Our goal is to create something that complements the existing coverage with a first-hand, human perspective of everyday life on the Chinese internet. We want to take the time to analyze interesting conversations before the internet moves on to the next thing, keeping track of what changes or repeats over time. In other words, this is the resource we needed ourselves, and we are sharing it with the hope that it can be a useful weekly resource for you as well.
Their inaugural issue, which you can read online here, focuses on the e-commerce frenzy of Singles Day in China:
Reading online conversations about Singles’ Day (and around online retail in general), there are some noticeable themes: a sense of panic-induced purchasing, self-deprecation about a lack of self-control, and performative regret. Two terms commonly tossed around in conversations leading up to the holiday are 剁手 (“hand amputation” in a last-ditch effort to prevent additional purchases) and 吃土 (“eating dirt” because you are too broke to eat anything else after a shopping bender).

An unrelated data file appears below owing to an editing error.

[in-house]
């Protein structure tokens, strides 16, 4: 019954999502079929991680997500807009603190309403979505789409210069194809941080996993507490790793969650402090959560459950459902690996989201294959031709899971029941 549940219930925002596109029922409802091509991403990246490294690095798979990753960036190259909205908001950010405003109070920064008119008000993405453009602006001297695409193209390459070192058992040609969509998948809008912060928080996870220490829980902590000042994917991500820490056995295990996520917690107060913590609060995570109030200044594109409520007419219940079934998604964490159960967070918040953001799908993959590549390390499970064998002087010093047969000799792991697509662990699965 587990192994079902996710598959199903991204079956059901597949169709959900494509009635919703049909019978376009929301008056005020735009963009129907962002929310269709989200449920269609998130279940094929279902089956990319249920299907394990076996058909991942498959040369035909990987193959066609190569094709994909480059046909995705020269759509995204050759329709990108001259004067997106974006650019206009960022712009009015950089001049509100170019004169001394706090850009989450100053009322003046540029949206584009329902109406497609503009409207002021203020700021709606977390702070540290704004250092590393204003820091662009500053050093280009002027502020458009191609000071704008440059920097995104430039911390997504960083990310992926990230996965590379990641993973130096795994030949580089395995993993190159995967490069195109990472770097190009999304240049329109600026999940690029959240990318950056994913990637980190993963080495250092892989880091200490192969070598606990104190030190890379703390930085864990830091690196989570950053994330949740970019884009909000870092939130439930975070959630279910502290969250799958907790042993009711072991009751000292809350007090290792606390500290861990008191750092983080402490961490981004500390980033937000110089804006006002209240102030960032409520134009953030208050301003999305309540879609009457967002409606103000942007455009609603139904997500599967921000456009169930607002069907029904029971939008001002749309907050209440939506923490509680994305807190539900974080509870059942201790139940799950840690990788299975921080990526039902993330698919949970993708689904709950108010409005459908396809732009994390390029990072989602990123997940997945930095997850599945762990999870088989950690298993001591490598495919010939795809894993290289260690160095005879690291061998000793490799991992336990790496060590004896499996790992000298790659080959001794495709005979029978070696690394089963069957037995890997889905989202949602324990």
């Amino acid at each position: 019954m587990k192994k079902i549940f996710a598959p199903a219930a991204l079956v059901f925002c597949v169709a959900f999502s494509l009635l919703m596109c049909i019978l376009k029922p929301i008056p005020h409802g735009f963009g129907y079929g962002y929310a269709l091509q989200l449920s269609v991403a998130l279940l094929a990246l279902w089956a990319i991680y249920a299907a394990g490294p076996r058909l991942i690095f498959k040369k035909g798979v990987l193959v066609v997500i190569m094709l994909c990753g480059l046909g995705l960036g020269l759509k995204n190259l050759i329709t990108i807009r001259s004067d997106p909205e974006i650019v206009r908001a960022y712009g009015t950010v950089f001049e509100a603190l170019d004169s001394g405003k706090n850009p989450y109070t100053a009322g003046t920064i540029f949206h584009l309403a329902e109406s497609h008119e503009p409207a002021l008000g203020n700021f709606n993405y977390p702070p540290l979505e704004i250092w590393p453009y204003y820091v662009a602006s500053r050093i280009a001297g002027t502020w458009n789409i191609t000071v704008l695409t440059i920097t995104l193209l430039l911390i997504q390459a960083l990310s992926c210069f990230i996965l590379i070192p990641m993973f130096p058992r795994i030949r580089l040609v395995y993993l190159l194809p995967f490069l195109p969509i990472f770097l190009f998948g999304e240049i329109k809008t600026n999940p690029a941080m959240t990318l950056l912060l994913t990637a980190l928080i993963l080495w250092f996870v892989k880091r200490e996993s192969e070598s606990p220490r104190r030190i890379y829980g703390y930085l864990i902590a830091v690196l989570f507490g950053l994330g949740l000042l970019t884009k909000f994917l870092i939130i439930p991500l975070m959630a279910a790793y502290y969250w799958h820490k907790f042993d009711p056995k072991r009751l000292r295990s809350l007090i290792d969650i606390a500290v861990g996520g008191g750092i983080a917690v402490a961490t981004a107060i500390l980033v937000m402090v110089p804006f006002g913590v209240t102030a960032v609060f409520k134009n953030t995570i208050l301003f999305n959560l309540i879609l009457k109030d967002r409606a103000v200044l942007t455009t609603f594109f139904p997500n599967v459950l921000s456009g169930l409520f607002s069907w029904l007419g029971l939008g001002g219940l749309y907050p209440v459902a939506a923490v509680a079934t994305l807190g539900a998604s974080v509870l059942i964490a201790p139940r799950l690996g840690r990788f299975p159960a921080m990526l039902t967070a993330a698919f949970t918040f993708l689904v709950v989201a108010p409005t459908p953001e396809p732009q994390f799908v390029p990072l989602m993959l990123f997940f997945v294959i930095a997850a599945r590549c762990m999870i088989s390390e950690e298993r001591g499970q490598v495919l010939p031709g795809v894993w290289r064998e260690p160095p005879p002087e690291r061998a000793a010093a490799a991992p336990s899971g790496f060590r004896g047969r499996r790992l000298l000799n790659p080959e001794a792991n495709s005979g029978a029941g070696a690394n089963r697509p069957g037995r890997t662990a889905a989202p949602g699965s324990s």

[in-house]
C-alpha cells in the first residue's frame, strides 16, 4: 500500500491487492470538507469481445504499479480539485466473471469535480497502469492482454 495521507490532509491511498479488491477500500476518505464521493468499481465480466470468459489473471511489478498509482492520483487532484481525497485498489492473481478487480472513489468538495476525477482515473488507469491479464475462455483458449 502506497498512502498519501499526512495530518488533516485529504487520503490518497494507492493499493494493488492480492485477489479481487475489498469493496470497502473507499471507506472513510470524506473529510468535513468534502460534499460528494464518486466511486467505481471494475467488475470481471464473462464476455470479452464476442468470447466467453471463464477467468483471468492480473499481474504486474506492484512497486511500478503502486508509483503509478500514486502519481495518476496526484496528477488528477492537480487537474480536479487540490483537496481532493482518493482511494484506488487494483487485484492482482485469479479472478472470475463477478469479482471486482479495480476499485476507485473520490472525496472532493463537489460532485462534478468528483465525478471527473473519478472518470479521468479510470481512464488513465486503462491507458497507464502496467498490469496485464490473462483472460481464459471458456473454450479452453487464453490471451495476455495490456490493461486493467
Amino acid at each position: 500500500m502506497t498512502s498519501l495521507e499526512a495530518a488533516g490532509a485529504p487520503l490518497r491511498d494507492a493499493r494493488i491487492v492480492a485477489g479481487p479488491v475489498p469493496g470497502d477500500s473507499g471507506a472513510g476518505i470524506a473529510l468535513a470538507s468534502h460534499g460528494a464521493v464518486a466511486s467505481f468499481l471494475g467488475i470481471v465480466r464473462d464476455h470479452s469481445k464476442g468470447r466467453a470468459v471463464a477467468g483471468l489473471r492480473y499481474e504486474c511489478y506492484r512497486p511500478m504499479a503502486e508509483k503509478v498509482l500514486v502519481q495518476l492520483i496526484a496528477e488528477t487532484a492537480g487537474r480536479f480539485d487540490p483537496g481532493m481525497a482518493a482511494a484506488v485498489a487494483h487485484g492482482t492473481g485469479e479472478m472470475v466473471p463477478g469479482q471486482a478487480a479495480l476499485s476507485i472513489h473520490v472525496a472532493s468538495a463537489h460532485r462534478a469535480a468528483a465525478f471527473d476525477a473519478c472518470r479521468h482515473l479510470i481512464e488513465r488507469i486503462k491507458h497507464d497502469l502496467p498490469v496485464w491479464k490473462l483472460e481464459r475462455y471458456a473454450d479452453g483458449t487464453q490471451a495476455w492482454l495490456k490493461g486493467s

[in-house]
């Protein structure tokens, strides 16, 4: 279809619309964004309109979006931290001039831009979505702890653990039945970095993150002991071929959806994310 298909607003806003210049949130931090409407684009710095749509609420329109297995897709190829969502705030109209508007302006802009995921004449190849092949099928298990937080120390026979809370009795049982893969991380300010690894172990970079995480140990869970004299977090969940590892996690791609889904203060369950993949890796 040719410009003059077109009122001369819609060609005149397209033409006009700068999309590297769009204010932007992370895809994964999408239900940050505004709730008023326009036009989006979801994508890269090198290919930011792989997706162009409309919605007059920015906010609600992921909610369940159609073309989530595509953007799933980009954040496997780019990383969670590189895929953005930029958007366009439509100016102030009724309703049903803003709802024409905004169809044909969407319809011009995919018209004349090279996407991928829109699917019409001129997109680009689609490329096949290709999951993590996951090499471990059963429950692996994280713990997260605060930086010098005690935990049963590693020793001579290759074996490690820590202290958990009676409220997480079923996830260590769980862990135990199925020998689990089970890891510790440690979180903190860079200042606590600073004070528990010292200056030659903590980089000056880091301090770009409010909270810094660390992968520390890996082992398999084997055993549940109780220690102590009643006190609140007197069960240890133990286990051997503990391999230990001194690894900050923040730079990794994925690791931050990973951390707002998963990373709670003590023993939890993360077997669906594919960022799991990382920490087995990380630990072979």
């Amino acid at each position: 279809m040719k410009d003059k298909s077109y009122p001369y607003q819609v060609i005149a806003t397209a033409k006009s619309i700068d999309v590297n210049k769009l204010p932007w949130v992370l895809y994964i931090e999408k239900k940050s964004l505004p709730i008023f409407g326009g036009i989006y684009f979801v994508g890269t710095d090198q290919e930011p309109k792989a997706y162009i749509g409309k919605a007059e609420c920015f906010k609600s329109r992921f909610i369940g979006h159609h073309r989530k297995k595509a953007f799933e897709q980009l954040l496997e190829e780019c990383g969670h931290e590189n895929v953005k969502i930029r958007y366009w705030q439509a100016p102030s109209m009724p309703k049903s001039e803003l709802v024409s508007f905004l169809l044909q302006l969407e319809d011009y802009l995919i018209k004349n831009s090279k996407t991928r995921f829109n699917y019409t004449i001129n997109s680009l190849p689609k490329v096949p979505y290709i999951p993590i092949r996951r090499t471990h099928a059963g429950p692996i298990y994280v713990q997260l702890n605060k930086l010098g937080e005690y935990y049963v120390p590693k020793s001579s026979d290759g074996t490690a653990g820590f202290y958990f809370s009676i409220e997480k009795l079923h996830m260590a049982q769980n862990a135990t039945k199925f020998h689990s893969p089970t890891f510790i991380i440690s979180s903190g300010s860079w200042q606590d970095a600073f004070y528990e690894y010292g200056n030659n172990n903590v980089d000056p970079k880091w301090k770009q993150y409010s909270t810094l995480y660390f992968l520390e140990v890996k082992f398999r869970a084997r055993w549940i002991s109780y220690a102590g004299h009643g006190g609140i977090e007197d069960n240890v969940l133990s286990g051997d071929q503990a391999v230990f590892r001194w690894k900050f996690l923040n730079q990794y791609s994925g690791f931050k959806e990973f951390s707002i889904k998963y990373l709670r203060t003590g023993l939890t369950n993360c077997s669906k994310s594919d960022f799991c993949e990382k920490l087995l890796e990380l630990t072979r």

Alibaba itself officially recognized the 剁手族 (“Hand Amputation Tribe”) in a report about its customers back in 2013, in which it classified them as white-collar consumers who spent an average of 161,600 RMB ($25,000 USD!) per year online. The report also revealed that men actually made more online purchases than women, though this did little to deter the common narrative of women as the compulsive, irresponsible shoppers.
What I love about the Magpie Digest is its direct voice and ethnographic approach. They skip over the usually trite commentary on China, jumping straight to the artifacts (gifs, memes, screencapped conversations) and what they tell us about young people in China today. It helps that the examples they choose are vivid and humorous, which really is just a reflection of what it’s like to be on the internet in China (or elsewhere) today.